In the end (costs minus savings) until 2025 consumer would have costs for replacing luminaires of 1.9bn€!
Together with the additional costs €3.1 to €4.6bn caused by a ban as calculated in Table 19 of the review study (p. 40) the overall costs for the keeping stage 6 becomes: €5 to 6.5bn until 2025.

A ban of mains-voltage halogen lamps could have a negative effect on future savings...if consumers are
forced to use CFLi / LED as early as 2016, sockets will be blocked to further improvements of energy efficiency for the next 10/25 years

Savings in 2020 Abolishing stage 6 vs keeping stage 6 and moving to LED: 18.6-9.2= 9,4TWh
Savings in 2020 Abolishing stage 6 vs keeping stage 6 and moving to stage 6 MV-HL: 18.6-14.1= 4,5TWh
Savings until 2060 abolishing stage 6 vs keeping stage 6 and moving to LED: 252,9-218,4= 34,5TWh
Savings until 2060 Abolishing stage 6 vs keeping stage 6 and moving to stage 6 MV-HL: 221,9-218,4= 3,5TWh

They understandably still welcome LED development of course...
LightingEurope is convinced that the increasing “ledification” of light and the related disruptive changes to the entire lighting sector should be seen as opportunities for the European lighting industry.

As a critical aside, to what is obviously otherwise a surprisingly positive statement:
To the extent a push for LEDs might be backed by campaigns, subsidies and maintained existing regulations as on regular incandescents, one might ask if that means a ledification....or leadification of the light bulb sector
Both literally and metaphorically.

Literally in the lead content of LEDs
Department of Chemical Engineering and Materials Science, University of California, USA analysis:
Excessive levels of copper (up to 3892 mg/kg; allowable limit: 2500), Pb (up to 8103 mg/kg; limit: 1000), nickel (up to 4797 mg/kg; limit: 2000), or silver (up to 721 mg/kg; limit: 500), rendering all except low-intensity yellow LEDs hazardous....

Metaphorically, in dulling down a lighting industry, by decreasing rather than increasing choice and competition between different technologies (also by focused subventions on LEDs to the exclusion of alternatives) leaving the LEDs as some sort of sole saviour of humanity.

Bluish LED light forms are already taking over as car headlights, bicycle lamps, torches (flashlights), and at this time, Christmas lights - and not always with a pleasant or even useful light quality.

LED development, in overcoming some of its disadvantages, is welcome and useful - but not to the exclusion of all else.
All lighting has advantages and disadvantages.
It is good and welcome that Philips, Osram and others are beginning to recognize this.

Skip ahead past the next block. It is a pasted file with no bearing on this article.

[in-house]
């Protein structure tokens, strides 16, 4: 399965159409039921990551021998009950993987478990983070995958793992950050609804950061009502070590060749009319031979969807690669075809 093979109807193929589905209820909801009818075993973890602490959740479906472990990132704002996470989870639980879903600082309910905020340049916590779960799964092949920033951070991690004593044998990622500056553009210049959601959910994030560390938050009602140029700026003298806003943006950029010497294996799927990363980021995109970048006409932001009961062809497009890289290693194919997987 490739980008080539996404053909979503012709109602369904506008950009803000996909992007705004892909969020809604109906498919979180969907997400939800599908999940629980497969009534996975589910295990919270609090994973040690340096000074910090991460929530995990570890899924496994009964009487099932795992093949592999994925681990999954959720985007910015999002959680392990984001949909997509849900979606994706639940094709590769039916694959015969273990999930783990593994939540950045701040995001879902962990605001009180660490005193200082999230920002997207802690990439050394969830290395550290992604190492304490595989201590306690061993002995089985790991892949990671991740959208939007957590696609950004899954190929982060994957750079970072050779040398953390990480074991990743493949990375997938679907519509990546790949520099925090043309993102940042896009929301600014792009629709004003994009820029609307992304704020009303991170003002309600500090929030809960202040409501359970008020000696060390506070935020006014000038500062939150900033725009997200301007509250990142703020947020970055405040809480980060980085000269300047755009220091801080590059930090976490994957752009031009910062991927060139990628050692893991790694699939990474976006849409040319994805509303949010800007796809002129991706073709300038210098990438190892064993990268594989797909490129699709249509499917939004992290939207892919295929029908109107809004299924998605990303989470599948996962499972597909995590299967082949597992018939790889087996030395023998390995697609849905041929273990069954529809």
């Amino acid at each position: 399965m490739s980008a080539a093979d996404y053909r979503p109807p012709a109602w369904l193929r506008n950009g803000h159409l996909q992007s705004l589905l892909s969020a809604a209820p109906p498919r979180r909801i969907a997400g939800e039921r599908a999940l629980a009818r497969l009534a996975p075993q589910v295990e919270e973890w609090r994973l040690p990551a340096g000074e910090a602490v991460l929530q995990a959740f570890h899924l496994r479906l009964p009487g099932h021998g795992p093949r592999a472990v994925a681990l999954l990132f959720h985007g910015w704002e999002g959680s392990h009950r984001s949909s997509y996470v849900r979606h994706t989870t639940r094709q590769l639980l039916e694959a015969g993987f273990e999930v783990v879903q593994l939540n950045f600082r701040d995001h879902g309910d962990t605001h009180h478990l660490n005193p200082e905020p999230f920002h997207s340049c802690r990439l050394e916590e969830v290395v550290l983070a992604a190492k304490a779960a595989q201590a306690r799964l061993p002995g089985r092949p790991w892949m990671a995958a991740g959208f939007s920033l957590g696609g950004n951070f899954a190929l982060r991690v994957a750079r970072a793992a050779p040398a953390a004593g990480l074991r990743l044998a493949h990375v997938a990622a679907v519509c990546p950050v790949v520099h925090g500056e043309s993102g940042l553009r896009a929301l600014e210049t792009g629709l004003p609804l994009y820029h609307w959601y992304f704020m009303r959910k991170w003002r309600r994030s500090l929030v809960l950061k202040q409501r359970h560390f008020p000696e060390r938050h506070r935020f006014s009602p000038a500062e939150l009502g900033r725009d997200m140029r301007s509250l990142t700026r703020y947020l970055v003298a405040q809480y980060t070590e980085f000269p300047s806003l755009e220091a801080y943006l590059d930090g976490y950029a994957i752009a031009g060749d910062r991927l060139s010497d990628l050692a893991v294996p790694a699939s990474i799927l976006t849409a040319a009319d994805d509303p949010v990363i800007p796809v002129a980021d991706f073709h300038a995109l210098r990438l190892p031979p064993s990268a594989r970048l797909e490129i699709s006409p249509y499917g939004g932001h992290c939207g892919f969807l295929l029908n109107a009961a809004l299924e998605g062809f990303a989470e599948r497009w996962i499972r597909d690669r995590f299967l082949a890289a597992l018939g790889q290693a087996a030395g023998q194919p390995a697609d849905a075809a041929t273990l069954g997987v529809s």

If they haven't quite "seen the light", they have at least shown some "illuminating" development.

any continued allowance of halogen lighting should include frosted, softer tone (EU term "non-clear") light bulbs, needlessly banned along with all other such incandescent bulbs. They were by far the most popular bulbs before the ban, with less point source glare.
It might be said that stage 6 only deals with already specified halogens. But - as from the EU Commission's own proposal ("extending the stage 6 requirements to halogen lamps with G9 and R7s socket") this does not hold up: the Commission themselves already added clauses, in terms of banning GP and R7s socket bulbs, and in mandating LED compatibility of new fixtures.
So clearly (or non-clearly!) they could move to alter stage 6 requirements to allow such halogen light bulbs.

Even in the underlying research report, the point is made by one of the consultants behind it that such light bulbs are often more - not less - energy efficient than the clear transparent bulbs
Paul van Tichelen replies that we have to make distinction between clear and frosted equivalent.
A clear lamp is always in the lower lumen output.
The lamps we found with above 800 lumen output were for frosted lamps (higher lumen output than clear lamps).
[Note: "(higher lumen output than clear lamps)" albeit emphasized, is the original quote, it is not a comment addition]

Clear LED lamps as referred to more commonly have lower brightness than clear incandescents in comparison with their respective non-clear alternatives, but the overall point remains.
Frosted brightness will depend on luminescence and thickness of coating in being more or less energy efficient. Overall, it is a marginal issue, as also acknowledged by the EU Commission:
The original ban argument that "people can buy CFLs/LEDs if they want non-clear lamps" obviously ignores all the other reasons why particular lighting is chosen.
The EU legislators often say they are not the only ones banning bulbs.
But no other jurisdiction than the EU maintains such a petty specific ban on frosted light bulbs.

How Regulations are Wrongly Justified
14 points, referenced:
Includes why the overall society savings aren't there, and even if they were, why alternative policies are better, including alternative policies that target light bulbs.